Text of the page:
But Jesus went to the Mount of Olives.
Now early in the morning He came again into the temple, and all the people came to Him; and He sat down and taught them. Then the scribes and Pharisees brought to Him a woman caught in adultery. And when they had set her in the midst, they said to Him, “Teacher, this woman was caught in adultery, in the very act. Now Moses, in the law, commanded us that such should be stoned. But what do You say?” This they said, testing Him, that they might have something of which to accuse Him. But Jesus stooped down and wrote on the ground with His finger, as though He did not hear.
So when they continued asking Him, He raised Himself up and said to them, “He who is without sin among you, let him throw a stone at her first.” And again He stooped down and wrote on the ground. Then those who heard it, being convicted by their conscience, went out one by one, beginning with the oldest even to the last. And Jesus was left alone, and the woman standing in the midst. When Jesus had raised Himself up and saw no one but the woman, He said to her, “Woman, where are those accusers of yours? Has no one condemned you?
She said, “No one, Lord.”
And Jesus said to her, “Neither do I condemn you; go and sin no more.”
How was this question intended to trap Jesus? One, he was not a leader, therefore not qualified in their mind to pass judgment? Also, based on recent statements he had made stating he brought life, and that belief in him brought life, was there was the possibility that he might take issue with what Moses had given them in the law? Jesus does none of these. He does not even deal with the issue they brought to him, the guilt of the woman and what to do about it. He speaks directly to them personally. He places the burden of proof of innocence upon them. Could any of them throw a stone? No, it would place the spotlight of hypocrisy on them before all the people.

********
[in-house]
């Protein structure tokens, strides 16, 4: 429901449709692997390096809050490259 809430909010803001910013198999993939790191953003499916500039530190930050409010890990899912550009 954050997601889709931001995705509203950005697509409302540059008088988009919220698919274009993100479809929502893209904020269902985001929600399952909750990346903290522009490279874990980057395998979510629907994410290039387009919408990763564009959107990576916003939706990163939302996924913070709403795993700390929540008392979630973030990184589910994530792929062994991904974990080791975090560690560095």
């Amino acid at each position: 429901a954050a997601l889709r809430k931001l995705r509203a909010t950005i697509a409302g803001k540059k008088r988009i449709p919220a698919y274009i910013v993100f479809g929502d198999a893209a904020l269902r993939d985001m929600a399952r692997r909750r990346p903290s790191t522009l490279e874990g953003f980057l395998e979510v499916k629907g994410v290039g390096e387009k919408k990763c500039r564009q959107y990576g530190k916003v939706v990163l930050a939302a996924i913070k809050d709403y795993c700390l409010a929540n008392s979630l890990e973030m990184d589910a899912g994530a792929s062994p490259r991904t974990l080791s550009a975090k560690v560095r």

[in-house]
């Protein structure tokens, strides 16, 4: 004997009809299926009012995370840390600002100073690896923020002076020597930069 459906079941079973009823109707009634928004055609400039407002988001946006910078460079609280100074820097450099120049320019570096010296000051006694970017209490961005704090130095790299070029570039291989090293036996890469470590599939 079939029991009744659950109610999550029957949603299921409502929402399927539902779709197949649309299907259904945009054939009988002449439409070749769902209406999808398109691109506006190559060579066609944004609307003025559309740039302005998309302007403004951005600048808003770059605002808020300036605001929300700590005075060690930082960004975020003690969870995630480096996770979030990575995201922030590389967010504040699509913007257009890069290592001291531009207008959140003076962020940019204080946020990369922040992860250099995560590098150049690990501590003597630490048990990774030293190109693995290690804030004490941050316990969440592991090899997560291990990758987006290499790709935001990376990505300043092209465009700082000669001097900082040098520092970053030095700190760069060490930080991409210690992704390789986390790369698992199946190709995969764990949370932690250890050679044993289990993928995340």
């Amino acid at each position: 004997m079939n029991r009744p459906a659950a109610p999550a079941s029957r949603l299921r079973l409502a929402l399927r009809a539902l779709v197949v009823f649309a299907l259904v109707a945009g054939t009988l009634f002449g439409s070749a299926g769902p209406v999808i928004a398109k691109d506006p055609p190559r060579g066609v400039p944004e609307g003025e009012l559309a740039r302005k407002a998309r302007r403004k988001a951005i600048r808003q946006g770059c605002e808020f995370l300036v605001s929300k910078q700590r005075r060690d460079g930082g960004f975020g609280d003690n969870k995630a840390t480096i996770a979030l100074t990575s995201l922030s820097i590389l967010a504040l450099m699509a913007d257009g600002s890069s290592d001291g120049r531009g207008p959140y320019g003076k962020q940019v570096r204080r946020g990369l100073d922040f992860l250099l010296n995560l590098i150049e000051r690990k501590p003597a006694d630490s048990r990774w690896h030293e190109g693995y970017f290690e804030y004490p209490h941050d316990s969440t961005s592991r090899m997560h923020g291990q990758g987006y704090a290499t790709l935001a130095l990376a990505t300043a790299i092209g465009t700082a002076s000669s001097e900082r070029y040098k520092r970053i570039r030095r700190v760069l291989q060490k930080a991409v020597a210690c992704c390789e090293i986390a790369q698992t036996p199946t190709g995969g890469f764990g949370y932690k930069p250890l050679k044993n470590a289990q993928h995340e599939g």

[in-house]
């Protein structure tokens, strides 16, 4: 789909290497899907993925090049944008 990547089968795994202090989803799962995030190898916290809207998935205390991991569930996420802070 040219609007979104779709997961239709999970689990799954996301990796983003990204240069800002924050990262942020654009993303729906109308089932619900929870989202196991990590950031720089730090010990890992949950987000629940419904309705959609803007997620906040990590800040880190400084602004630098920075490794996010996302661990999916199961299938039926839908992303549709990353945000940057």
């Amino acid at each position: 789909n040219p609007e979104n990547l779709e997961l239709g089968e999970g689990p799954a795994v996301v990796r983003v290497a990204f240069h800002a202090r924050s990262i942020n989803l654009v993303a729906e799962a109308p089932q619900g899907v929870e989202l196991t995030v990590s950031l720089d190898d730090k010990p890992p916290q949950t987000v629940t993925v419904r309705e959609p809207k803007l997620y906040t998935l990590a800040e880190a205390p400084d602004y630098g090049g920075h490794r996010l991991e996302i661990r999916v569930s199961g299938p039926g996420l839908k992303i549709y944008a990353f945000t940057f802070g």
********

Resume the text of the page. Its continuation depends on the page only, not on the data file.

Jesus used this incident to demonstrate the pardon from the sentence of sin he was bringing to the world. There was no doubt of the guilt of the woman; “caught in the act” clearly placed the demand of sin for its sentence of death. “The wages of sin is death…” But with Jesus there is the possibility of pardon from that sentence. When forgiveness is sought, it is granted with a belief in Jesus and the redemption price he paid for us all. In this incident he forgave but…with forgiveness and pardon comes an expectation and requirement; “Go and sin no more.” Another translation states “leave your life of sin.” A life of freedom from sin’s demand of death carries with it a requirement of change.